Enniskillen limits where cannabis operations can set up

Plants inside High Park Farms. It closed in Sept. 2021.

Owners of Lasalle Line greenhouse which housed High Park want an exemption

The owners of an Enniskillen greenhouse are worried new zoning rules to limit commercial cannabis production will limit their options to rent the facility.

Enniskillen Township passed changes to its official plan Aug. 21 aimed at limiting where the operations can set up in the community after years of issues with High Park Farms on Lasalle Line.

The new rules says indoor operations would have to be on Agricultural or a Mixed Commercial Industrial zoned land. It would also keep the operation 300 meters from playgrounds, sporting venues, community centres, churches or any other place people gather and sleep.

Any cannabis operators would also need to submit plans to reduce light leakage from the greenhouse. They’ll also have to do studies on traffic impact, noise and air quality if the bylaw passes.

Councillor Mary Lynne McCallum is one of the councillors who pushed to have limits after the neighbours of the now closed High Park Farm cannabis operation on Lasalle Line complained of light pollution and heavy smells when the plants were being harvested. At the time the changes were proposed, McCallum said they were “purely preventative.”

But the new rules leave the owners of the greenhouse – Jack and Christine Greydanus of the Enniskillen Pepper Company – in a bind. And the company wants an exemption for the Lasalle Line greenhouse.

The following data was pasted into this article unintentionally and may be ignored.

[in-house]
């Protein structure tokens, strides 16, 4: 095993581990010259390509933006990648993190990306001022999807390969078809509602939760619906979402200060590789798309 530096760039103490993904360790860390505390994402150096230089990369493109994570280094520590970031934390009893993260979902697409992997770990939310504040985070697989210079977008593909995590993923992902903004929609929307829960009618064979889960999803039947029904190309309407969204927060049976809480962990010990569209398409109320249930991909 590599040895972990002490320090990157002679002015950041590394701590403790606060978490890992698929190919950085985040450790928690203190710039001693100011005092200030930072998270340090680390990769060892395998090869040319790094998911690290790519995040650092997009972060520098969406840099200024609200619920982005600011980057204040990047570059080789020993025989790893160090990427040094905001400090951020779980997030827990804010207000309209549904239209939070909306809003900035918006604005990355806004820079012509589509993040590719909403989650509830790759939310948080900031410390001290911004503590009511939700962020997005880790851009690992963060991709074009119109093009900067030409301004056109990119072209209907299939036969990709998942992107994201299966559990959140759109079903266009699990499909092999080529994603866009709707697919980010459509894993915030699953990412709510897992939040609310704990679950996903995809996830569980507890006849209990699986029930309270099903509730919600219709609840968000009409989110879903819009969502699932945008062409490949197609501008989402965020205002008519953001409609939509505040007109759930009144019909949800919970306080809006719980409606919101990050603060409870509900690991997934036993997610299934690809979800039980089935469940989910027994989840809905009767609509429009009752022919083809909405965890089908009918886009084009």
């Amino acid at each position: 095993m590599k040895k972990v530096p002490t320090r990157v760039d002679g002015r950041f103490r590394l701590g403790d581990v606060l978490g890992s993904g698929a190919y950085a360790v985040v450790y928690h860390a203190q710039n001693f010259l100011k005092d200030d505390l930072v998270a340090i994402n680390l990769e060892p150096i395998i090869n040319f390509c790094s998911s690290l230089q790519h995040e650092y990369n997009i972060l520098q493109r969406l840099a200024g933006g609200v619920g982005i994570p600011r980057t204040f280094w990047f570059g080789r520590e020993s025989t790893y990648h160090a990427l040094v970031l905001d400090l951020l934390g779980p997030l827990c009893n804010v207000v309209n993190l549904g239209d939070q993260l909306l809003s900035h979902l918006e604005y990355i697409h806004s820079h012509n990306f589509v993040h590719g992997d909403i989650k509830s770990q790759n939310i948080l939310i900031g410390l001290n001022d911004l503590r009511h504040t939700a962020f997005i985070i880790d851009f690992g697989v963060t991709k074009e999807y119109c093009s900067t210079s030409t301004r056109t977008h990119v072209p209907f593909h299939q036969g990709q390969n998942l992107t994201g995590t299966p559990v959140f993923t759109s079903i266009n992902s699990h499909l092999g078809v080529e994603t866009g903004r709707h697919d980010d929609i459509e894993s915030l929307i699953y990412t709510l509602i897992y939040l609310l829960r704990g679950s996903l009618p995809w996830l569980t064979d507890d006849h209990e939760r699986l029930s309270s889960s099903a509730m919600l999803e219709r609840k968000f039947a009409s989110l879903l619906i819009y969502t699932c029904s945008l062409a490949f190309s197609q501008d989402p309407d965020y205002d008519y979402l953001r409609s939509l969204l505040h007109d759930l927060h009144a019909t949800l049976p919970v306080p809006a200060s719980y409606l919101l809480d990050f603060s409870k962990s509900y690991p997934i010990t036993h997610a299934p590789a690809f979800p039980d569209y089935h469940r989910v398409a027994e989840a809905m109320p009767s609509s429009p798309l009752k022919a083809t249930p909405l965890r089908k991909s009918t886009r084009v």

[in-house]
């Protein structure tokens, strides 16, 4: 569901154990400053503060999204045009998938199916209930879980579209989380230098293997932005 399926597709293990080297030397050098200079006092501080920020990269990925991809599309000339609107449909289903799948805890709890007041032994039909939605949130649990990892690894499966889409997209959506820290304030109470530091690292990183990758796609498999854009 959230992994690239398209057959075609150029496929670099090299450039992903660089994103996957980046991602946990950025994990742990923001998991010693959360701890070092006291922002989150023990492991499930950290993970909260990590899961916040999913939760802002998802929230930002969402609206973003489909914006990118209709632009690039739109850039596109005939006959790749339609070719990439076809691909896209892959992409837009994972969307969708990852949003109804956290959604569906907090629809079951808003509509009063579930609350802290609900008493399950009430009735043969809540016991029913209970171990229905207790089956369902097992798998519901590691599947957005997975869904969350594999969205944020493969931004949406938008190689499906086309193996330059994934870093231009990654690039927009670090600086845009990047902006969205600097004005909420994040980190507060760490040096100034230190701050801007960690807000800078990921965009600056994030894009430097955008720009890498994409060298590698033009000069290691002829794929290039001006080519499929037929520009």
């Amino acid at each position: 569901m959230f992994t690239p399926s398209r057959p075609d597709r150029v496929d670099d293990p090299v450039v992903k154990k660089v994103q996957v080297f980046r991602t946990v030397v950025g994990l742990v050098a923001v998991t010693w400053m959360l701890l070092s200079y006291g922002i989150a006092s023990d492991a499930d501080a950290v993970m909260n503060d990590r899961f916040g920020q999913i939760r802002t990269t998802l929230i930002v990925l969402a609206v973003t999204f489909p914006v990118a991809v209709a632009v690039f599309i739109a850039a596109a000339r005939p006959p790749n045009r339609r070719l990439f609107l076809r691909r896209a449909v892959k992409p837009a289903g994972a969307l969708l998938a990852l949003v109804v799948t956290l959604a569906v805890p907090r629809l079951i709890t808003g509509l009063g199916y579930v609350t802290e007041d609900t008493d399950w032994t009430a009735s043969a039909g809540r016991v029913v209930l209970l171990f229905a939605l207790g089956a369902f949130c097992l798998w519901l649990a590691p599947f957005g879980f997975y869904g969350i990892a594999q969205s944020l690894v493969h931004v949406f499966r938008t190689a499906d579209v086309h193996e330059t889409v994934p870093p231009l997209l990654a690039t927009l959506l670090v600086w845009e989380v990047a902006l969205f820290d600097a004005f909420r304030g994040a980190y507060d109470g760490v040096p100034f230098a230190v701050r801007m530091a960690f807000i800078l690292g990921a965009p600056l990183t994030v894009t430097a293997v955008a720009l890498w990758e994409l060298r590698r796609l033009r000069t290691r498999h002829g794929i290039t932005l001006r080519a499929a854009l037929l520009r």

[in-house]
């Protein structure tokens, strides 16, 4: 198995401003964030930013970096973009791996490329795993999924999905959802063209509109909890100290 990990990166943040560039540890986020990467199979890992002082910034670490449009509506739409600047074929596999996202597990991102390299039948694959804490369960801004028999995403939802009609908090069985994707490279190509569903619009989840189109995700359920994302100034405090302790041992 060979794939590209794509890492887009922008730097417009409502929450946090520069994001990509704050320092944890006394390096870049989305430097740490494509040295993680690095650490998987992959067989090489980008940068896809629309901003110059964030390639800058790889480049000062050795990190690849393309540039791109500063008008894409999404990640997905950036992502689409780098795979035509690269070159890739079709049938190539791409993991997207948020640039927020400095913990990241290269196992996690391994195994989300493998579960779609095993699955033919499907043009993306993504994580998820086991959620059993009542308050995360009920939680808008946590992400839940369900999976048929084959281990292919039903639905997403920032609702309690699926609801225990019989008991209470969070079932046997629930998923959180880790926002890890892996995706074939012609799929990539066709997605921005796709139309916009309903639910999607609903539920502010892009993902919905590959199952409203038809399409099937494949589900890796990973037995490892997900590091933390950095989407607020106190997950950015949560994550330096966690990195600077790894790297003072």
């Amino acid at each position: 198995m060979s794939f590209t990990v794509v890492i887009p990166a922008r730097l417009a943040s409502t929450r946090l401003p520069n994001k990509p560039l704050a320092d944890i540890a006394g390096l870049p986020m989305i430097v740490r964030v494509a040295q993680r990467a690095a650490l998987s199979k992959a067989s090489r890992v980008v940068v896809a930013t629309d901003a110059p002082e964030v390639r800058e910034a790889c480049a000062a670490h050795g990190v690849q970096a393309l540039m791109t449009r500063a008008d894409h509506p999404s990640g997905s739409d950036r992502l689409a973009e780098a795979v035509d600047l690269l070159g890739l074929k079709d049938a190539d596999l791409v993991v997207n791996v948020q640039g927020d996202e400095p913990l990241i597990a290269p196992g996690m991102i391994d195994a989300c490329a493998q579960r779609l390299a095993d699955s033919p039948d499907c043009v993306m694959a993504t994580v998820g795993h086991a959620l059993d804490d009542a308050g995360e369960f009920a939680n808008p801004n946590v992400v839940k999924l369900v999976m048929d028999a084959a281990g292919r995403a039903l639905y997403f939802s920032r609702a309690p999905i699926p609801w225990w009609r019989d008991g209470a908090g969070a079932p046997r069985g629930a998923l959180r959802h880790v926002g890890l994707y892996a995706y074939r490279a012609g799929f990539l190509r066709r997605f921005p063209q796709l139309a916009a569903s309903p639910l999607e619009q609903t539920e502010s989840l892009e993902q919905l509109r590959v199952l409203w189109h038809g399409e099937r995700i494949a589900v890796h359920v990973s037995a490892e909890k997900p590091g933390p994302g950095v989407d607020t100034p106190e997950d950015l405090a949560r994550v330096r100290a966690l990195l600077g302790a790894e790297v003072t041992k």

The Township of Enniskillen tabled the site specific bylaw amendment on Aug. 21 to continue to allow commercial cannabis cultivation on the property of Jack and Christine Greydanus on Lasalle Line and promised to discuss it again in a month.

Christine Greydanus told council she and her husband have invested significantly in the greenhouse when Tilray set up High Park Farms and now are being asked by neighbours who oppose a commercial cannabis operation to be downzoned.

“The conduct of our tenant was unacceptable,” said Greydanus, and the tenant modified its practices once complaints were made.

They intended to be good neighbours, said Jack Greydanus, but this ‘failed miserably.’

Still, Greydanus believes a commercial cannabis should be allowed on the property since one had existed in the past.

Trevor Brand – who mother lives right across the road from the greenhouse – said many of the things put in place on the property to deal with light pollution, noise and odour didn’t work when High Park Farms was still operating.

He said there has also been significant loss in property values to many neighbouring properties. “Not to mention the mental stress which has brought my mom and I to our breaking point,” said Brand, as his voice cracked and the large number of supporters in the council chamber applauded.

Council gave the green light to the zoning bylaw amendments for commercial cannabis production regulations and endorsed the proposed official plan amendments at the meeting. The official plan amendments will be submitted to the County of Lambton for approval.

But it put off a decision on allowing commercial cannabis operations to continue on the Lasalle Line property until its Sept. 18th meeting.